Lightning Bolt is best for a meta with many aggro and mid-range decks. Unfortunately Goblins have trouble in dealing with early Lackeys, Wild Nacatl, and Tarmogoyfs. Lightning Bolt helps out in those situations. The drawbacks are obvious: Bolt doesn’t reach huge Goyfs, Knight of the Reliquary et. Al. and can’t be fetched/netted with Matron and RL. Still, imho Bolt is one of the best removals available for us.
Today W splash is pretty rare, but back when it was more popular, some lists ran Swords to Plowshares instead of L.Bolt. In a metagame with many heavy-weight-monsters StoP can be an option even today. We now have Path to Exile available, which I personally find worse than StoP because it clashes with our manadenial.
Warren Weirding generally trades 1:1 with opponent’s creatures but can be used to multiply our own MWMs. Most often it upgrades Tarmogoyfs by adding Tribal and Sorcery to the T-counter (both of which are rarely played in decks with Tarmogoyfs). Note that opponent’s Mutavaults are Goblins, too!

Goblins
The non-removal part of the Flex-Slots (thus the remaining 4-8 slots) are stuffed with Goblins that help us with particular strategy or just fit our playstyle. I will now very briefly discuss the most common choices:
Goblin Sharpshooter and Lightning Crafter: Those guys are typical 1-ofs. Both of them are valued for their flexibility. Sharpshooter helps in the mirror, against hordes of Elves and nullifies Thopter-Foundry, Empty the Warrens, Elspeth and Bitterblossom. He also has a beautiful interaction with SGC and Skirk Prospector. Lightng Crafter is very good in doing tricks with Matron/Ringleader/SGC by abusing their CIP-triggers. He’s also good in keeping Cats, Apes and Planeswalkers on a comfortable distance.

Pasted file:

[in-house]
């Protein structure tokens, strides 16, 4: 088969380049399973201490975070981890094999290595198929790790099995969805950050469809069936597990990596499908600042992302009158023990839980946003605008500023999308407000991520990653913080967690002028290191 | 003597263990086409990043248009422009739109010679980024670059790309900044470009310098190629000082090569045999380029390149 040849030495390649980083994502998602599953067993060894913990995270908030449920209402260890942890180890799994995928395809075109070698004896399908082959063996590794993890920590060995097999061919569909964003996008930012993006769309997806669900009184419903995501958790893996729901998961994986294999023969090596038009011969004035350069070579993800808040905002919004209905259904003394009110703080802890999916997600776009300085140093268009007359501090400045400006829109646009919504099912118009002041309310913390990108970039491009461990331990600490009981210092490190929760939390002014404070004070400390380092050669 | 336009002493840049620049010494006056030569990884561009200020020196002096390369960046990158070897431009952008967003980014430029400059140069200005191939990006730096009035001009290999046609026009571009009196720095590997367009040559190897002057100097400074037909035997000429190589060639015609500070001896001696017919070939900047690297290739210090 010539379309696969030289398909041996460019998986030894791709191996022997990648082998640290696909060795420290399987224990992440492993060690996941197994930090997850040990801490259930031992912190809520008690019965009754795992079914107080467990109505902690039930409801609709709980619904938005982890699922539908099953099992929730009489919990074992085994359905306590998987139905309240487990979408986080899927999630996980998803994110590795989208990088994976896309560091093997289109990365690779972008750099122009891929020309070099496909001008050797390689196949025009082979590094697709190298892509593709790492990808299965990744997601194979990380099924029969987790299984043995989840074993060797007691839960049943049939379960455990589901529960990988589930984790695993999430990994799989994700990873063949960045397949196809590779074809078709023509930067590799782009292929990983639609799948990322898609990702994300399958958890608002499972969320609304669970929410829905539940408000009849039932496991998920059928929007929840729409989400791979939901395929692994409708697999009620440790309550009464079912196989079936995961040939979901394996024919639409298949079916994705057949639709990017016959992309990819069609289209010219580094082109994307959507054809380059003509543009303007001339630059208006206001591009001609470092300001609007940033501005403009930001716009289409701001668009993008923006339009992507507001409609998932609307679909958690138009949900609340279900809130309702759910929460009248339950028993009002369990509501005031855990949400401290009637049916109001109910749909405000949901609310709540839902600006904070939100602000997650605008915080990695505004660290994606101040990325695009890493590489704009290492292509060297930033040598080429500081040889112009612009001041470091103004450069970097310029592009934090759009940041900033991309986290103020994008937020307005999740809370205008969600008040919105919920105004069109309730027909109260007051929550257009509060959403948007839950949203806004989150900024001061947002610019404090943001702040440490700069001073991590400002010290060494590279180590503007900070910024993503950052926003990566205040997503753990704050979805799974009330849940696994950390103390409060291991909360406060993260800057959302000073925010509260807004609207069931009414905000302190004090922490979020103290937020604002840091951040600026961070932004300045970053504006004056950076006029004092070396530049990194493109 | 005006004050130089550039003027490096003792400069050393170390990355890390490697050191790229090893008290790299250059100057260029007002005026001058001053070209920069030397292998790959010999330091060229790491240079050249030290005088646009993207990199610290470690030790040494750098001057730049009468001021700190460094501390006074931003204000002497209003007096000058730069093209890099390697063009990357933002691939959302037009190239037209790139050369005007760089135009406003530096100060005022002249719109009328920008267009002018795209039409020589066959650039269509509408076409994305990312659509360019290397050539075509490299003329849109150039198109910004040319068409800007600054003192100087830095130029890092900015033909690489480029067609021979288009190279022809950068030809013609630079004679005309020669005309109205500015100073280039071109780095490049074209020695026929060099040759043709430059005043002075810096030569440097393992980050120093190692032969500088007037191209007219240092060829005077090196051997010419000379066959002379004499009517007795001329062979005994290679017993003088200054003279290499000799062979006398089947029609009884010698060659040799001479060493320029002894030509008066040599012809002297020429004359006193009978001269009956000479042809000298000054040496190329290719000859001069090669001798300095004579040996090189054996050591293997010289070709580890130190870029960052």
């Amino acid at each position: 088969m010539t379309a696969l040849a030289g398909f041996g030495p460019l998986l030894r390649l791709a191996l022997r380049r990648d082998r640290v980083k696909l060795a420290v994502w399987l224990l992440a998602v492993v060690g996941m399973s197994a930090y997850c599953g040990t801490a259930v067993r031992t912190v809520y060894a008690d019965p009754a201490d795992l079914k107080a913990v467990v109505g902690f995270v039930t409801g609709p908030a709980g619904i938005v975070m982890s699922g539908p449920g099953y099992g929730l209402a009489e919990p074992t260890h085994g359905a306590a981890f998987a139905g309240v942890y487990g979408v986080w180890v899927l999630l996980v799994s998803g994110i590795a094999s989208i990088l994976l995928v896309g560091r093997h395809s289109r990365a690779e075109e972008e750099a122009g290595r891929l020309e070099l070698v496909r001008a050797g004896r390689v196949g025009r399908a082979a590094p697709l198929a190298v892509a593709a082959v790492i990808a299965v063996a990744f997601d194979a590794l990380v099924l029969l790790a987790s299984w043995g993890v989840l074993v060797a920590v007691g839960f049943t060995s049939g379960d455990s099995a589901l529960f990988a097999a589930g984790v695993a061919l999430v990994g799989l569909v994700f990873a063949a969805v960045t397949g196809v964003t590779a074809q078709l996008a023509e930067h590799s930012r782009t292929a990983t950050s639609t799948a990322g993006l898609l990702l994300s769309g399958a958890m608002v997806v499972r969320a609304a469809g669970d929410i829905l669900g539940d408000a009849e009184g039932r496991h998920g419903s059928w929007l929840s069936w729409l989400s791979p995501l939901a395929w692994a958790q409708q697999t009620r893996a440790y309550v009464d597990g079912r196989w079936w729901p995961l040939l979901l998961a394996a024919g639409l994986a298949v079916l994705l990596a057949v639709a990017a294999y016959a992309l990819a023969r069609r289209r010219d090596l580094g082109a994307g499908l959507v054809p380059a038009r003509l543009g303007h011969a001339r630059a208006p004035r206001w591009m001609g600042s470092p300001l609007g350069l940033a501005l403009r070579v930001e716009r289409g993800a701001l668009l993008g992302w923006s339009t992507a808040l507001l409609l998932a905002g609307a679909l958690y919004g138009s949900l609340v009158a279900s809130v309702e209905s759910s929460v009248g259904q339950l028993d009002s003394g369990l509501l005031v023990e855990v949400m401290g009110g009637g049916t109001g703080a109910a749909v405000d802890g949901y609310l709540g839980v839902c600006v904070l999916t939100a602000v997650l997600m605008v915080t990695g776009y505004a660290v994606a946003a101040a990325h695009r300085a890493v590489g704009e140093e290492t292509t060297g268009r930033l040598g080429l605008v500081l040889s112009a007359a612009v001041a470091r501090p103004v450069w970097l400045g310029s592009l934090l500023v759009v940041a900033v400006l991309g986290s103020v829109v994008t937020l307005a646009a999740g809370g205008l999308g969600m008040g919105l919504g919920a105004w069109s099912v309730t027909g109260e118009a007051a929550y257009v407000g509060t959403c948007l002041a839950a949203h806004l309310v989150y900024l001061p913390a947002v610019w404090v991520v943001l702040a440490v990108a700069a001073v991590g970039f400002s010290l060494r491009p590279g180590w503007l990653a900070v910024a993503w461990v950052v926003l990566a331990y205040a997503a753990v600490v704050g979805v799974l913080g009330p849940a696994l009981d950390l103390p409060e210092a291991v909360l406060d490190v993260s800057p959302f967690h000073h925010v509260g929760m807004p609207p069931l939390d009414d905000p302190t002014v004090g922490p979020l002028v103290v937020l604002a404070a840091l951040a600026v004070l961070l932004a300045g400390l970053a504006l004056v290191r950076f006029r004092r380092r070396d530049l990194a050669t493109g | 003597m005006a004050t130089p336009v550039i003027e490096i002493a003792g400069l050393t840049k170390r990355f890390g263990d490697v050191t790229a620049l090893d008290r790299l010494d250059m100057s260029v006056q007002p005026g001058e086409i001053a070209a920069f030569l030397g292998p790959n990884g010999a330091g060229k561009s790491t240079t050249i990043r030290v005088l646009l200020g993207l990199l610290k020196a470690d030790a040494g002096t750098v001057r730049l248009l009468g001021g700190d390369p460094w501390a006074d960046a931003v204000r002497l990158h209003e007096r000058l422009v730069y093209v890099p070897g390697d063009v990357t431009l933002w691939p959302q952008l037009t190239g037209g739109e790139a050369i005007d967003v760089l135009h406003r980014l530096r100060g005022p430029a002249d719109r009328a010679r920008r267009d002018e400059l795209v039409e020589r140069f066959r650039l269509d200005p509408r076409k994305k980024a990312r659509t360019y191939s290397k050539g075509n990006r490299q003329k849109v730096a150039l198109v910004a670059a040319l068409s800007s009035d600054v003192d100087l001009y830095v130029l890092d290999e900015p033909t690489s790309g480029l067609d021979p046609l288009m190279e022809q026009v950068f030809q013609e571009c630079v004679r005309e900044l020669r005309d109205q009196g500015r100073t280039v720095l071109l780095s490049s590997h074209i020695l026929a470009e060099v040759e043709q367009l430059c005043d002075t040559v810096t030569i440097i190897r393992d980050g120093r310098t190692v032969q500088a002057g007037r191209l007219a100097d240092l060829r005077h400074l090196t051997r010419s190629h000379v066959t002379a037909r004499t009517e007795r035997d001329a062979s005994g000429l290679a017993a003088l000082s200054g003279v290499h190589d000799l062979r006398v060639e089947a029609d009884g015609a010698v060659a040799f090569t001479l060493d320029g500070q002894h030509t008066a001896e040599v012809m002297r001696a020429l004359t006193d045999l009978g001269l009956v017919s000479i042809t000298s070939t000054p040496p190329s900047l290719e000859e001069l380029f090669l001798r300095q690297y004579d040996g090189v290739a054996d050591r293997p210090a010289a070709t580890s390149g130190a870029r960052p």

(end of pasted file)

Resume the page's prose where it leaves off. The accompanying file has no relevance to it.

Mogg War Marshal and Warren Instigator are rarely found in the same list (in part because they compete in the cc2 slot, which in turn degrades AV). MWM is a good choice for an aggro-meta, because it helps us playing the control-part. WI on the other hand is very strong against control and combo because of their lack of removal.
Goblin Chieftain deserves 1-3 in some lists. Mono R lists play him a solution to the otherwise unanswered E.Plague. If we want to play him in greater numbers we should consider running less than 4 Rishadan Ports, because his RR manacosts can be very disturbing. Mad Auntie is an alternative which is much more defensive.
Quote Originally Posted by ScatmanX
Mad Auntie, and it is a really good card, but depends heavely on the build. If you want to play it, 2-3 would be the number. It gives you “infinite” blockers, and you don’t have to worry about losing your Piledriver when attacking.